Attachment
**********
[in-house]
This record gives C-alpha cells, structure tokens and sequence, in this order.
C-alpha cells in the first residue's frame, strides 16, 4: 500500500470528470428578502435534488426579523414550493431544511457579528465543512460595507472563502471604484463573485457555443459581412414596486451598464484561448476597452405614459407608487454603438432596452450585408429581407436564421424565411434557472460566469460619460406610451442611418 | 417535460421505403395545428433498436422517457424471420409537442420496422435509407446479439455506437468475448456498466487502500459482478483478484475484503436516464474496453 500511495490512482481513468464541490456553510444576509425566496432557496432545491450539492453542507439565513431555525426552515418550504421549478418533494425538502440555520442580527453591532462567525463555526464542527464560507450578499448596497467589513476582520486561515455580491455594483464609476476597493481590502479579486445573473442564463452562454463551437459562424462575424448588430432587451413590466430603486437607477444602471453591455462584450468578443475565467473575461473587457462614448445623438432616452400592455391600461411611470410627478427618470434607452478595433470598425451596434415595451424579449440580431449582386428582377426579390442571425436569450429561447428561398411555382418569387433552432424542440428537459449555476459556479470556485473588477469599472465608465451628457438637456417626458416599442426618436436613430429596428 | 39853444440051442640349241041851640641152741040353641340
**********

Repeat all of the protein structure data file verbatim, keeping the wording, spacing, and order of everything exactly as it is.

[in-house]
This record gives C-alpha cells, structure tokens and sequence, in this order.
C-alpha cells in the first residue's frame, strides 16, 4: 500500500470528470428578502435534488426579523414550493431544511457579528465543512460595507472563502471604484463573485457555443459581412414596486451598464484561448476597452405614459407608487454603438432596452450585408429581407436564421424565411434557472460566469460619460406610451442611418 | 417535460421505403395545428433498436422517457424471420409537442420496422435509407446479439455506437468475448456498466487502500459482478483478484475484503436516464474496453 500511495490512482481513468464541490456553510444576509425566496432557496432545491450539492453542507439565513431555525426552515418550504421549478418533494425538502440555520442580527453591532462567525463555526464542527464560507450578499448596497467589513476582520486561515455580491455594483464609476476597493481590502479579486445573473442564463452562454463551437459562424462575424448588430432587451413590466430603486437607477444602471453591455462584450468578443475565467473575461473587457462614448445623438432616452400592455391600461411611470410627478427618470434607452478595433470598425451596434415595451424579449440580431449582386428582377426579390442571425436569450429561447428561398411555382418569387433552432424542440428537459449555476459556479470556485473588477469599472465608465451628457438637456417626458416599442426618436436613430429596428 | 39853444440051442640349241041851640641152741040353641340